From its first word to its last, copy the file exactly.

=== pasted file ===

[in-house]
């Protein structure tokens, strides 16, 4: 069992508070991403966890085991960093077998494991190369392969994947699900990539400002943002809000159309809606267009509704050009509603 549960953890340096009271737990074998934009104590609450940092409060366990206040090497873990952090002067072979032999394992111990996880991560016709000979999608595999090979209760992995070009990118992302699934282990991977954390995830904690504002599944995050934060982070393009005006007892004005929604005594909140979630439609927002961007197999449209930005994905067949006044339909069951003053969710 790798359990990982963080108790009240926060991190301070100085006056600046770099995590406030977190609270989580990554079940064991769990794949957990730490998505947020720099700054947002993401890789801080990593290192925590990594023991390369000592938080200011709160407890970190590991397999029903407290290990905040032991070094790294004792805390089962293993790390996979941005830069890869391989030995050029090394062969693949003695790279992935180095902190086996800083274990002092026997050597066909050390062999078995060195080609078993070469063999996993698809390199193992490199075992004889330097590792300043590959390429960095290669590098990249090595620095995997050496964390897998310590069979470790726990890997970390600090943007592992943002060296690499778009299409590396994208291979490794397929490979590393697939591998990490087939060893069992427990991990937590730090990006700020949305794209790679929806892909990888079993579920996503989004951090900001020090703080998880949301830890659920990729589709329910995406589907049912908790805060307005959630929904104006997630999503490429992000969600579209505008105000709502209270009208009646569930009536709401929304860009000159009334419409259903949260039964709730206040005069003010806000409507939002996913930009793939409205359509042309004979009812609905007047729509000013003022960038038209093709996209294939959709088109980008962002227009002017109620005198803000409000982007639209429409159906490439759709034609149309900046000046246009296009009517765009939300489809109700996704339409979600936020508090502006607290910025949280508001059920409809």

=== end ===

[in-house]
């Protein structure tokens, strides 16, 4: 069992508070991403966890085991960093077998494991190369392969994947699900990539400002943002809000159309809606267009509704050009509603 549960953890340096009271737990074998934009104590609450940092409060366990206040090497873990952090002067072979032999394992111990996880991560016709000979999608595999090979209760992995070009990118992302699934282990991977954390995830904690504002599944995050934060982070393009005006007892004005929604005594909140979630439609927002961007197999449209930005994905067949006044339909069951003053969710 790798359990990982963080108790009240926060991190301070100085006056600046770099995590406030977190609270989580990554079940064991769990794949957990730490998505947020720099700054947002993401890789801080990593290192925590990594023991390369000592938080200011709160407890970190590991397999029903407290290990905040032991070094790294004792805390089962293993790390996979941005830069890869391989030995050029090394062969693949003695790279992935180095902190086996800083274990002092026997050597066909050390062999078995060195080609078993070469063999996993698809390199193992490199075992004889330097590792300043590959390429960095290669590098990249090595620095995997050496964390897998310590069979470790726990890997970390600090943007592992943002060296690499778009299409590396994208291979490794397929490979590393697939591998990490087939060893069992427990991990937590730090990006700020949305794209790679929806892909990888079993579920996503989004951090900001020090703080998880949301830890659920990729589709329910995406589907049912908790805060307005959630929904104006997630999503490429992000969600579209505008105000709502209270009208009646569930009536709401929304860009000159009334419409259903949260039964709730206040005069003010806000409507939002996913930009793939409205359509042309004979009812609905007047729509000013003022960038038209093709996209294939959709088109980008962002227009002017109620005198803000409000982007639209429409159906490439759709034609149309900046000046246009296009009517765009939300489809109700996704339409979600936020508090502006607290910025949280508001059920409809």